By Emily Vargas. Member of Translating Evidence into Action TWG and CEO of EVidence KBPH SAS
According to Abu-Mostafa, Y. S, Machine Learning (ML) is a branch of Artificial Intelligence (AI) where a machine learns from experience. In its simplest form, the learning algorithms take a bundle of data, analyze them to find certain patterns and, once these are identified, use them to make predictions.
Practical implementation examples
In Mexico Skills – Depot has created an app that identifies, in just a few seconds, a patient’s illness from among more than 200 disease options in its system just from a few signs and symptoms that the clinic’s health worker inputs through an electronic device. It does not just diagnose the illness but, drawing from the hundreds of Clinical Practice Guidelines that the team has inputted into Watson – IBM, the app gives the doctor access to standard clinical management guidelines validated by the Ministry of Health of the country where they are based. The most interesting part of this process is that the algorithm that predicts the best possible answer learns and improves its precision and accuracy the more it is used.
In Colombia, we at EVidence KBPH are developing a software based on ML that sharpens diagnosis of necrotizing enterocolities in newborns by drawing from electronic medical records – quite the challenge. Aside from the high costs of using AI platforms, the ethical dilemmas about the management of clinical histories in the cloud has led us to develop new strategies that allow us to anonymize data without losing the pathway back to the source.
This work is possible thanks to the advances that our partner clinic has made in incorporating Electronic Clinical Histories and standardizing the common language of health – semantic standards. Likewise, the financial support of government entitities, like the Administrative Department of Science, Technology and Innovation (Colciencias), and entrepreneur incubators such as Connect Bogotá Región, who leverage technological developments from new businesses, have played a critical role.
In countries like Mexico and Colombia there are two big actors within the world of AI in health: multinational companies like IBM, Google, Amazon and Phillips, among others, and the entrepreneurs who are seeking to respond to gaps in the sector with their own developments, driven by curiosity and windows of opportunity in this space. Unfortunately, most advances do not reach large markets due to access and implementation challenges: the lack of technological infrastructure, emerging debates over policies, and lack of public trust around AI.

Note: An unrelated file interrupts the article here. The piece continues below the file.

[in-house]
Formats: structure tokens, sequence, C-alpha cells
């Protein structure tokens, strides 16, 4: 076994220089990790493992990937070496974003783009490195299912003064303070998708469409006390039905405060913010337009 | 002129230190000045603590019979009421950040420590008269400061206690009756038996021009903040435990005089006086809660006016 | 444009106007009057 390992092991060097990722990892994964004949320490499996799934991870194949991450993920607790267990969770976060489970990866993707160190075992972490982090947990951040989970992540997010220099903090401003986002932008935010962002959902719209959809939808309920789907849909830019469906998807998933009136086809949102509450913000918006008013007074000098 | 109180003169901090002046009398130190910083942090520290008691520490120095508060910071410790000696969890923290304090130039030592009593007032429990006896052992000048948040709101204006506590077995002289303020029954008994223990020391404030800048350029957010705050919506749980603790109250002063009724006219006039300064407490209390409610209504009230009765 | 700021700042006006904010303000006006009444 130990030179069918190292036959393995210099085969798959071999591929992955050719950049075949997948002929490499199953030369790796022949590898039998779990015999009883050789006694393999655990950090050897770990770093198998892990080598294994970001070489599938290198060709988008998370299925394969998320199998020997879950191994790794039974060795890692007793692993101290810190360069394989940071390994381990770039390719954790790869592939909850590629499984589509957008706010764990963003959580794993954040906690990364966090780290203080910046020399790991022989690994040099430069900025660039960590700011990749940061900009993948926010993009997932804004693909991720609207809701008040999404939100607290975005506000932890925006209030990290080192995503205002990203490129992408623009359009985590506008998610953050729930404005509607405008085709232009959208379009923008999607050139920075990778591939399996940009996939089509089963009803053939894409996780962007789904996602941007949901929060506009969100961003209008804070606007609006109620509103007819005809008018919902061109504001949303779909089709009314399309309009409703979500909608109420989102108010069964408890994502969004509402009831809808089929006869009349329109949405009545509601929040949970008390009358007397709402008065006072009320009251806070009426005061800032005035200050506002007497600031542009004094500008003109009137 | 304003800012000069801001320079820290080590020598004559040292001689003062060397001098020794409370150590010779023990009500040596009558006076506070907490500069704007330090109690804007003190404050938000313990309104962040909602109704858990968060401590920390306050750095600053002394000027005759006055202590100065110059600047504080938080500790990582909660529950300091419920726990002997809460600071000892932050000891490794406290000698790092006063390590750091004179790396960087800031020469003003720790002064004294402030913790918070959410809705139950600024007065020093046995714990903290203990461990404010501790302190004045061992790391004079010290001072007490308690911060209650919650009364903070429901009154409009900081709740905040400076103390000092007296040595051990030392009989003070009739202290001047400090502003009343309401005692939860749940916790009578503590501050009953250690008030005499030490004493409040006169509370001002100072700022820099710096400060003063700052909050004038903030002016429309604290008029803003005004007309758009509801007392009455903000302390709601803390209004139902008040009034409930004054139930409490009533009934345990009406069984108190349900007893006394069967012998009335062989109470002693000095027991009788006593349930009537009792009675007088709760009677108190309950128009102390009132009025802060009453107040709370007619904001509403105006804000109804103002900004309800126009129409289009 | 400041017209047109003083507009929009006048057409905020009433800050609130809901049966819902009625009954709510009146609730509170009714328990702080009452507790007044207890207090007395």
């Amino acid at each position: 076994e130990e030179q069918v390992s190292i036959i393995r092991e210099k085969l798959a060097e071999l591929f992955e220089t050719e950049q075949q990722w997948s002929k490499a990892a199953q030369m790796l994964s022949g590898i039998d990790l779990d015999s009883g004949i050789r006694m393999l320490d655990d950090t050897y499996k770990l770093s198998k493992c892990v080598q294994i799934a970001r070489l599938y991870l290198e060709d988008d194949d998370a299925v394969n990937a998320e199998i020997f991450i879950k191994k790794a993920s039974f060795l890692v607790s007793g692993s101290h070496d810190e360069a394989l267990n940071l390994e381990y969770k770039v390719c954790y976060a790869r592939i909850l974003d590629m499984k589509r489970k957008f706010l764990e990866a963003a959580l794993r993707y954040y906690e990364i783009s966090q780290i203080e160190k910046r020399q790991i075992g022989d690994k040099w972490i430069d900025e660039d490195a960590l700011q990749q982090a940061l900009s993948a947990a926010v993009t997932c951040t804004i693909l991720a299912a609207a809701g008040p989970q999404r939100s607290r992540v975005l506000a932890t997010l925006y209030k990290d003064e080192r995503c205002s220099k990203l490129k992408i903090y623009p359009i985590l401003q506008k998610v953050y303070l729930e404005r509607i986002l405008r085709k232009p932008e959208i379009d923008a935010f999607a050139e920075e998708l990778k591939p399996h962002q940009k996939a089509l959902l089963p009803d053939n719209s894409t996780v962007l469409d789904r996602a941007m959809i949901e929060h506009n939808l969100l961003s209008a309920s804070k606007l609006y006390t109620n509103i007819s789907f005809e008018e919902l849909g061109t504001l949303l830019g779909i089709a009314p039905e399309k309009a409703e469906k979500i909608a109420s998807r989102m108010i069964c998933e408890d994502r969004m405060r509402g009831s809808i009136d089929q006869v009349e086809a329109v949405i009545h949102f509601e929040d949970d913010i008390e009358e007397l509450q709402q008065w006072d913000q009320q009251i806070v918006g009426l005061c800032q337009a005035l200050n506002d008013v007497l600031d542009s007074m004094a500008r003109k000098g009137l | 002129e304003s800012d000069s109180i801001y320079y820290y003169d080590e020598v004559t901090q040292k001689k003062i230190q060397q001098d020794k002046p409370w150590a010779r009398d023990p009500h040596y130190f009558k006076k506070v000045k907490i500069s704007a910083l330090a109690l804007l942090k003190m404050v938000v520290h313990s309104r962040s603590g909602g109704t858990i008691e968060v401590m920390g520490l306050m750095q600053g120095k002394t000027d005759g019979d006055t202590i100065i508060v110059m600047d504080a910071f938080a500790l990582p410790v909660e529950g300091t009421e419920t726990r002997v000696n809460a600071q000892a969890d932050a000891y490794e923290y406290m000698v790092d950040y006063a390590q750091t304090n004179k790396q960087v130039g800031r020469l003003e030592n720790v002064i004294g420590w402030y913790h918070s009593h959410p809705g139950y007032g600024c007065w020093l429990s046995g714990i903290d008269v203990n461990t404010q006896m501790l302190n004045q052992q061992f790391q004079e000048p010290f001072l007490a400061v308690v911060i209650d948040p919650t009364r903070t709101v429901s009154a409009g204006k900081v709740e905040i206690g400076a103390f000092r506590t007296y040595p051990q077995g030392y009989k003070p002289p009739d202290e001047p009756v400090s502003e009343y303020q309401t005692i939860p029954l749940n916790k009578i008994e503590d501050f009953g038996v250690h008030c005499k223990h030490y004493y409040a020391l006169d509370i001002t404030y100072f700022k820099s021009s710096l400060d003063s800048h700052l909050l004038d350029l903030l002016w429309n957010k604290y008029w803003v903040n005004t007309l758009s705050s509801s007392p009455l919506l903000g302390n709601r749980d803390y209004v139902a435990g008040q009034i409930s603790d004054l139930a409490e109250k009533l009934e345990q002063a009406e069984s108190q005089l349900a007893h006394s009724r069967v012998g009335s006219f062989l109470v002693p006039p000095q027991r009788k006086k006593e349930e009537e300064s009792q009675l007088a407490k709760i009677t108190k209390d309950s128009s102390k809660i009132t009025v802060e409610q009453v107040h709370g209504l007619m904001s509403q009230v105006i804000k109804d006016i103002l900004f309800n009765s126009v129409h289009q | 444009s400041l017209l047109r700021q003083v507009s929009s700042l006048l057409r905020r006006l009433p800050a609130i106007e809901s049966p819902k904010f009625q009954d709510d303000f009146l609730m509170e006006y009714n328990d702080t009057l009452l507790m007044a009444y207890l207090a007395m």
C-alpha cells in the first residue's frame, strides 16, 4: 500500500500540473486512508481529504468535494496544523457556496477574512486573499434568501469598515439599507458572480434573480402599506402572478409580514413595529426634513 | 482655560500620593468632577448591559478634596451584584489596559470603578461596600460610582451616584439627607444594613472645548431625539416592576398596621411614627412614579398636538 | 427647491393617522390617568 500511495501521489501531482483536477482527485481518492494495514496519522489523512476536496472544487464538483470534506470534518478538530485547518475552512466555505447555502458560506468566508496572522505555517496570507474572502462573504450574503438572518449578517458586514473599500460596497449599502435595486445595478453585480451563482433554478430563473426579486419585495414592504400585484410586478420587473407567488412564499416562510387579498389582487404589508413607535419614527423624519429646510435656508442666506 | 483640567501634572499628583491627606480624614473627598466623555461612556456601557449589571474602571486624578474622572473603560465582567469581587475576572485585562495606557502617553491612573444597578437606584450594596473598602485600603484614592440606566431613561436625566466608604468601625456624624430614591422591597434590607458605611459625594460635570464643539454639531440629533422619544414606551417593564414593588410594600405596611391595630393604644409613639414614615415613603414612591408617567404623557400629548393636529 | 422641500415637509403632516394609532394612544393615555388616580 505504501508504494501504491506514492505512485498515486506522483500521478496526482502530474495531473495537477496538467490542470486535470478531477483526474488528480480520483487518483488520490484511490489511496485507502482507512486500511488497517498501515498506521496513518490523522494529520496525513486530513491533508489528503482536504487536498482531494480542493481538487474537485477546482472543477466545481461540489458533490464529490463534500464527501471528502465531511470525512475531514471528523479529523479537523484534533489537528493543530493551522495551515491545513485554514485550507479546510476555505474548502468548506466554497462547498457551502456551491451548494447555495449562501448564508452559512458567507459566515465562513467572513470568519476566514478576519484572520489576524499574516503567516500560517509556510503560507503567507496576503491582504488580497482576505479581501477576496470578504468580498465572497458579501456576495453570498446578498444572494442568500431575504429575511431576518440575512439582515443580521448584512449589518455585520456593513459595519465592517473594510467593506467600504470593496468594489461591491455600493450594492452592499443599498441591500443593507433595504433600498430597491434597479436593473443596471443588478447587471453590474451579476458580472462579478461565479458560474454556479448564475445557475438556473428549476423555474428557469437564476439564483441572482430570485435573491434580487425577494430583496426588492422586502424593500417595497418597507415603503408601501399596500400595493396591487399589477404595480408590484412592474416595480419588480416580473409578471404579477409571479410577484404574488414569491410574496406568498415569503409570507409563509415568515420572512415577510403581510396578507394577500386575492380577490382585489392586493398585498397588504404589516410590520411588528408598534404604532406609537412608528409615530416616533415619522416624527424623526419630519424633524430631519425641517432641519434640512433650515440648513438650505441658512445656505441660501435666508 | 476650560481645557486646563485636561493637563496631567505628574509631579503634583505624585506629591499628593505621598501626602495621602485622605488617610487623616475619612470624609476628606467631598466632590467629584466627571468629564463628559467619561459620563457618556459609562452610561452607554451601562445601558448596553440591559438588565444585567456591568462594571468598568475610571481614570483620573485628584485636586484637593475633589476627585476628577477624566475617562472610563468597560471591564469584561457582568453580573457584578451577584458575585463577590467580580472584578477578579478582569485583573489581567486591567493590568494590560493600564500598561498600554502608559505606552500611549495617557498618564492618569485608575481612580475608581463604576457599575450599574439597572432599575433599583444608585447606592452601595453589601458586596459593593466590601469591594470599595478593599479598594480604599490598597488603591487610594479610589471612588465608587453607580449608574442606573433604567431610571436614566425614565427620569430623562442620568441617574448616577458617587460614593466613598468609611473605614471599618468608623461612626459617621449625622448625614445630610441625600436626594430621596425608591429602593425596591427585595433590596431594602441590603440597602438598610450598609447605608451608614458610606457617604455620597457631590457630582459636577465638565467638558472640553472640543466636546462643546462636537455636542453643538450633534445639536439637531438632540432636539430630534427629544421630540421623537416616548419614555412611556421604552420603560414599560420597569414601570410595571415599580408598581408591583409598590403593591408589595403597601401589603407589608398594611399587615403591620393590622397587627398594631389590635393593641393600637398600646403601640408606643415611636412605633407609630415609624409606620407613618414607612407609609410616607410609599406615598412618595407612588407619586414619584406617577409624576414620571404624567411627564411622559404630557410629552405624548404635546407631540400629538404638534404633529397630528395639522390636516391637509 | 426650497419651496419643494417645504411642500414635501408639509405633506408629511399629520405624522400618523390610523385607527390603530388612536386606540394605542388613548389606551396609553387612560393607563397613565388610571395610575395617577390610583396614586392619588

In the health sector the gap between acquisition and development of new technologies, the needed regulation in critical areas, such as interoperability, or the implementation of unified electronic clinical histories, is leaving those of who want to contribute to improving decision-making with the best information resources available without much space to act.
Even so, the landscape is encouraging and there are lessons:
AI is showing us that automation of routine processes for data collection and analysis in health offers competitive advantages for individual health organizations as well as national health systems.
AI offers the opportunity to improve quality of care when it supports faithful implementation of standards and guidelines for clinical care already validated by local authorities.
Big changes do not emerge from legislation—they often go against it—but to the extent that they seek common good and rational use of resources, they could end up modifying legislation itself.
Perhaps AI’s advantages are not recognized by decision-makers in the health sector of our countries, which stalls the advance of implementing these new developments due to lack of clarity in policies and regulations. However, we cannot continue fearing the world of data and information that opened in the 1990s and has been growing immeasurably in the last 10 years. It is time to promote dialogues between organizations and sectors that favor the introduction of new regulations that support thorough incorporation of new technologies in the health systems of our countries.